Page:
Language: Polish with Hindi and English audio options
Cast: Piotr Witkowski, Antonina Jarnuszkiewicz, Marcin Bosak, Pascal Fischer
Director: Daniel Markowicz
You know within the first five minutes whether you’ll love or hate Lesson Plan, it is that sort of a film. The drama, titled Plan Lekcji in original Polish version, starts off unapologetically on a note of larger-than-life B-movie action, with lead star Piotr Witkowski — think of him as a Polish Jean-Claude Van Damme — bashing up a dozen baddies all by himself. He is nicknamed Jiu-Jitsu in the film to underline his retro action hero image and he quotes Bruce Lee to define his philosophy as a fighter. The opening fight sequence, you realise, was merely a hint at the pervading mood of machismo to unfold over a runtime of 100-odd minutes.
Director Daniel Markowicz and screenwriter Daniel Bernardi draw up a workable storyline that ensures the kicks and punches keep flowing regularly. In tandem with classic B-movie norms, a death that occurs early on will spur the hero’s course of action in the rest of the film. In most such cases, the motive of the hero’s actions is invariably either revenge or duty or both. Lesson Plan sticks to the formula.
Bernardi’s script sets the drama in a high school, with drug menace as focal point of the narrative, and uses as backdrop the tested coming-of-age template where an out-of-place teacher lands in a class full of unruly students. If that thematic backdrop reminds you of To Sir, With Love or Blackboard Jungle, the film readily forsakes the finer sensibility of such classics in order to fill the frames with an over-the-top stuntfest. (Give it to these guys — for what their film is worth, at least they are honest in their intent as B-movie makers).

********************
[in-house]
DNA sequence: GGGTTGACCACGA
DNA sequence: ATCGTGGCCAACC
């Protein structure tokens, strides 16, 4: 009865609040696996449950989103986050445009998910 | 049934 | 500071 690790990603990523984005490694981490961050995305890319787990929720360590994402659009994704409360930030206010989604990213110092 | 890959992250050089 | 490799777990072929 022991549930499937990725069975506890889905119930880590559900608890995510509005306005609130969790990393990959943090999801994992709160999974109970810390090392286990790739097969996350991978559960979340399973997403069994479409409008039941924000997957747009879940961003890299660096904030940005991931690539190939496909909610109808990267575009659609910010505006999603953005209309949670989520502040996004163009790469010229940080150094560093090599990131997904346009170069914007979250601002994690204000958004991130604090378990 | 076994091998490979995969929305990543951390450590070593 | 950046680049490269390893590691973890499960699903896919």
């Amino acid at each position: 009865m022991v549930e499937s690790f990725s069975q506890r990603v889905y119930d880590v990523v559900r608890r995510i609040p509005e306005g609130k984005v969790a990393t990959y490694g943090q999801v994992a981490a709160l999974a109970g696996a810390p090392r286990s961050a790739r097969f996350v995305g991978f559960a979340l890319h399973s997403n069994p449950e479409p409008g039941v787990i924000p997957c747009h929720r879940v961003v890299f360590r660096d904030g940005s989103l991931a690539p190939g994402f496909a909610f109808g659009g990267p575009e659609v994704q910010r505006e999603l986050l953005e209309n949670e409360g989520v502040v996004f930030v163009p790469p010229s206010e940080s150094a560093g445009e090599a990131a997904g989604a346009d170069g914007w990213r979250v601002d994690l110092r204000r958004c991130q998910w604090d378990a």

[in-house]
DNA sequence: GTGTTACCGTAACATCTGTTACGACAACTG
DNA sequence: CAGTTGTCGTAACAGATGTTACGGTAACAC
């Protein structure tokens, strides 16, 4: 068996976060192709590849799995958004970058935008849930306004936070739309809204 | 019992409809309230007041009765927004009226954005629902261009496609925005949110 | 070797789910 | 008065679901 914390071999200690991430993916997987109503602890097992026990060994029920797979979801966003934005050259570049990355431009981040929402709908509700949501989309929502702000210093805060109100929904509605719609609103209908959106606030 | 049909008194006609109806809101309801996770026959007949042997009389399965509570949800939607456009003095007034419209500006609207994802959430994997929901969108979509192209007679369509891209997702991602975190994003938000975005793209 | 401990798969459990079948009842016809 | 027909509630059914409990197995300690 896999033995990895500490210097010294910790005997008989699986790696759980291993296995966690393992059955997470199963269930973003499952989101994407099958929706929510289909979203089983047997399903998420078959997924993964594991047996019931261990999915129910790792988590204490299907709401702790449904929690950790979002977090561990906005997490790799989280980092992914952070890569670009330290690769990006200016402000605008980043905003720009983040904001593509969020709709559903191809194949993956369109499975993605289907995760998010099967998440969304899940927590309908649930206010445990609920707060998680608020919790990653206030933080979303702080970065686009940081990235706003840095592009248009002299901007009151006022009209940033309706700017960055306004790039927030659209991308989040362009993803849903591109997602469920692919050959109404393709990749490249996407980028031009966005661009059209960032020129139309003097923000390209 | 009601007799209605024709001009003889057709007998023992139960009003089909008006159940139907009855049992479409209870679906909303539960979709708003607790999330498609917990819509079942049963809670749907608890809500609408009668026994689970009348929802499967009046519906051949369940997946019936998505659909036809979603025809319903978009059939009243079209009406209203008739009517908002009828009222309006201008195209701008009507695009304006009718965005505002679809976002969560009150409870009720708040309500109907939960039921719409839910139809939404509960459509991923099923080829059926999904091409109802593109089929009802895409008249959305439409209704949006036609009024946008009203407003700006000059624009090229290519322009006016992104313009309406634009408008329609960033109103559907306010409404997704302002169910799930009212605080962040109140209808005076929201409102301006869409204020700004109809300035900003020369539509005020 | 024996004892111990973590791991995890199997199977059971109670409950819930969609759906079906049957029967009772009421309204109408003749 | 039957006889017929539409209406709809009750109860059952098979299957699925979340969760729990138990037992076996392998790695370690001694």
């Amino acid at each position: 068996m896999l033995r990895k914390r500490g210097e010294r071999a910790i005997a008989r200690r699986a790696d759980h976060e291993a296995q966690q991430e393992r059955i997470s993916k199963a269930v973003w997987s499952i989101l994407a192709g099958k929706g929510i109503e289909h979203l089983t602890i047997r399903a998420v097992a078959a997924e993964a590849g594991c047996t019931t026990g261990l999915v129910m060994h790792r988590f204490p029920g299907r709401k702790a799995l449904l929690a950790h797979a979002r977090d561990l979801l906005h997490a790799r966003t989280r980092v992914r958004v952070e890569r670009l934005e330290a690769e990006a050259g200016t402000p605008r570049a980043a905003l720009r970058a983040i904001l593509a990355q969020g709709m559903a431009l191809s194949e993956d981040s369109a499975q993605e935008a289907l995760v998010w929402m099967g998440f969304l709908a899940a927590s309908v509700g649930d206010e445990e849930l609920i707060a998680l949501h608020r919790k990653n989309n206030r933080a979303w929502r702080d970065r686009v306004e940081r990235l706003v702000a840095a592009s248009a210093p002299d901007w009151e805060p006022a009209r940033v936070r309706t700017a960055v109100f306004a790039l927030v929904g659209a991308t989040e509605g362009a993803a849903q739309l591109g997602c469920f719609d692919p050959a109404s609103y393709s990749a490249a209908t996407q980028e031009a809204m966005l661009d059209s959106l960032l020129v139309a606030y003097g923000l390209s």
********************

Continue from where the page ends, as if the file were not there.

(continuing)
Polish crime dramas are often typified by gritty realism and intense violence, though Lesson Plan avoids excessive doses of both. The film uses a pertinent issue — of the infiltration of drugs into high school campuses — to set up its plot, but sidesteps relevant conversation on the subject. The makers obviously kept in mind the film’s 16+ rating while fashioning the violence quotient. The treatment is aimed to set up a high school drama that caters to the teen audience. For that reason, although action star Witkowski goes all out on fight mode, the screenwriters have chosen not to give him the scope to engage in superfluous gore or bloodshed.
Witkowski plays Damian Nowicki, a classic tormented machoman. As the film opens, the mafia has coldly murdered Damian’s wife on discovering he is an undercover cop who infiltrated their ranks posing as a gangster. Damian’s response, which comprises the heavy-duty opening action fight, sees him finish off the mob boss and his cronies single-handedly but, following formula template, he is left a broken man and an alcoholic because he can’t save his wife.
That initial slice of action drama is meant to serve as an introductory character sketch of the hero, before drawing the audience into the film’s plot. A teacher friend requests Damian to look into drug menace rampant in the high school he works in. The crestfallen cop is initially in no mood to take up the case, but later has a change of heart following the friend’s death. For Damian, solving the case becomes a route to redemption.